Officials began taking down the 50,000 metal tubes that make up the lattice in October. While they’re dismantling the lattice, they are also installing planks above and below the cathedral’s ceiling for closer examination.

At the beginning of the year, the ultimate fate of the structure was still unknown.

In mid-March, the process was delayed because of the COVID-19 pandemic, however French general Jean-Louis Georgelin, who is heading up the 40-person committee that is overseeing the restoration, told The Guardian at the time that the unexpected pauses in work should not impact the five-year deadline.

Delays included specialist artisan builders being sent home as France went on lockdown, as well work being stopped before it began on the removal of the damaged scaffolding.

Georgelin had also noted that monitoring equipment attached to different parts of the structure indicated that there has been no movement in the last year.

At the end of April, the site was retrofitted for the virus, which included rearranging showers and cloakrooms as well as installing a place to eat. In addition, most workers are now staying at vacant hotels in order to not use public transportation.

The main priority is reportedly still dismantling the 250 tons of scaffolding.

The Spire

In May of last year, the French Senate has passed a bill that would require the iconic Notre Dame Cathedral to be rebuilt to its “last known visual state,” a move that pushes back against proposed innovation for the structure.

The measure was added to a bill that was passed by the National Assembly that focused on the expeditated timeline of the proposed reconstruction.

The legislation was in response to more creative suggestions for design. In fact, taking matters into its own hands, GoArchitect decided to launch a people’s competition, created as a chance for architects all over the world to submit designs “for the people” versus being decided by big-name firms and closed-door meetings.

The competition received 226 entries from 56 countries. The winners were chosen that August by the public with more than 30,000 votes.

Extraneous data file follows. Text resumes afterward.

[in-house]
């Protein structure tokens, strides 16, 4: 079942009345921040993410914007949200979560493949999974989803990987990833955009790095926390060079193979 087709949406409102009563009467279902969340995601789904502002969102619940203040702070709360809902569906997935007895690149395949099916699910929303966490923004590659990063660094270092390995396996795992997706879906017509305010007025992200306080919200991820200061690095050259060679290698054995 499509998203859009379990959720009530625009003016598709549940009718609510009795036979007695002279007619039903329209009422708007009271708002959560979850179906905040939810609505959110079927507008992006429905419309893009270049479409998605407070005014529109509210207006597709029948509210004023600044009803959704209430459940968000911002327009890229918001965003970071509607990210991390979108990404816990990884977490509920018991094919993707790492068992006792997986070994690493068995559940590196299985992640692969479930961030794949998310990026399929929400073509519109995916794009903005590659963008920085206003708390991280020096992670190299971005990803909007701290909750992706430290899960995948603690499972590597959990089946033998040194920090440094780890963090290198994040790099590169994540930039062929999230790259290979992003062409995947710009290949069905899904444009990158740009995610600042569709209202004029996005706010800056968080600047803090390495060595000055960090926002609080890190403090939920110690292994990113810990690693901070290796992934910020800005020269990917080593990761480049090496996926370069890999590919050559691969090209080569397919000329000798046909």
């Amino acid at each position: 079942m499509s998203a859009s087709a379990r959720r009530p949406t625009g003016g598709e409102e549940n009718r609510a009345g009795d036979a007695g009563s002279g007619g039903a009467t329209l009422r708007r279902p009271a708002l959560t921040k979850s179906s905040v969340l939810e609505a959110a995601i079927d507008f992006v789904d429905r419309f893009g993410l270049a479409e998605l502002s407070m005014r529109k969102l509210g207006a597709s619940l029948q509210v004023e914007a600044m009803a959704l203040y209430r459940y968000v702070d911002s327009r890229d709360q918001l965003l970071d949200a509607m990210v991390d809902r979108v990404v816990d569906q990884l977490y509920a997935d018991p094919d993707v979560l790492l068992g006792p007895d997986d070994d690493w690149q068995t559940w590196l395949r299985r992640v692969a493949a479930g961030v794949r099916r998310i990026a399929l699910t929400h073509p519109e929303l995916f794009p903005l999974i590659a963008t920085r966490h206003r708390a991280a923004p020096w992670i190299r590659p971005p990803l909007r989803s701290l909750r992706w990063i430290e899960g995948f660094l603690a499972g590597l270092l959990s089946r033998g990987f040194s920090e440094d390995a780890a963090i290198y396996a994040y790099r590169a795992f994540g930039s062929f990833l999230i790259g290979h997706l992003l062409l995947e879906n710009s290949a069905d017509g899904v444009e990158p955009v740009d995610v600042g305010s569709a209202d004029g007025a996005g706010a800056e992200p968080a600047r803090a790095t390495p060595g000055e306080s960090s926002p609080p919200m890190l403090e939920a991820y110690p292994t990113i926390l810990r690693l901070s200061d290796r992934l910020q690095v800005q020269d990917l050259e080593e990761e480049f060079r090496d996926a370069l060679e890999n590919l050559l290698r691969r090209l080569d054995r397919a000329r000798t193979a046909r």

In addition to that unofficial competition, several more official ideas were revealed including: Italian architects Massimiliano and Doriana Fuksas proposed a contemporary roof and spire made from Baccarat crystals that would be lit up every evening; French designer Mathieu Lehanneur proposed a golden, fire-like structure; Bratislava-based Vizumatelier proposed a lightweight tower that would shine a beam of light directly upward; Cyprus collaborative architectural studio Kiss The Architect suggested various arches and balls wrapped around a central staircase-type spire; and Paris-based architects Studio NAB have submitted a design proposing a greenhouse and educational apiary to sit upon the damaged landmark.

Days after the fire, French Prime Minister Edouard Philippe announced plans to launch an architectural competition for the spire, but details never materialized.

The decision on the spire is still up in the air as the National Commission for Architecture and Heritage isn’t expected to suggest a design to the Ministry of Culture until later this year.

   

Tagged categories: Churches; COVID-19; EMEA (Europe, Middle East and Africa); EU; Fire; Health and safety; Maintenance + Renovation; Ongoing projects; Renovation; Safety